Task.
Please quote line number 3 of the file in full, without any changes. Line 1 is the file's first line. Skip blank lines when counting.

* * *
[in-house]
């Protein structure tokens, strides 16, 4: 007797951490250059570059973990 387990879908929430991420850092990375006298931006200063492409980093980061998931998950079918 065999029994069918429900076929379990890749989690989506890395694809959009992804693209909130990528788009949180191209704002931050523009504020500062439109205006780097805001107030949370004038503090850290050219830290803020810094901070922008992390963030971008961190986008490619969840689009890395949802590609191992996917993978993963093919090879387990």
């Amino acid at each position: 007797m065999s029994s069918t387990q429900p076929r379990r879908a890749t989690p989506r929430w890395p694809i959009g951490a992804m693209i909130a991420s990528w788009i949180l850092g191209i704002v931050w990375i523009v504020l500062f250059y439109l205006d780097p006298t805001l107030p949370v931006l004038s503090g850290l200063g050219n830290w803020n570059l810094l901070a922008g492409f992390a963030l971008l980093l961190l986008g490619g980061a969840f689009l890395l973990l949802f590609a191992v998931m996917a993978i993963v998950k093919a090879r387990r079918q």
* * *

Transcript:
């Amino acid at each position: 007797m065999s029994s069918t387990q429900p076929r379990r879908a890749t989690p989506r929430w890395p694809i959009g951490a992804m693209i909130a991420s990528w788009i949180l850092g191209i704002v931050w990375i523009v504020l500062f250059y439109l205006d780097p006298t805001l107030p949370v931006l004038s503090g850290l200063g050219n830290w803020n570059l810094l901070a922008g492409f992390a963030l971008l980093l961190l986008g490619g980061a969840f689009l890395l973990l949802f590609a191992v998931m996917a993978i993963v998950k093919a090879r387990r079918q």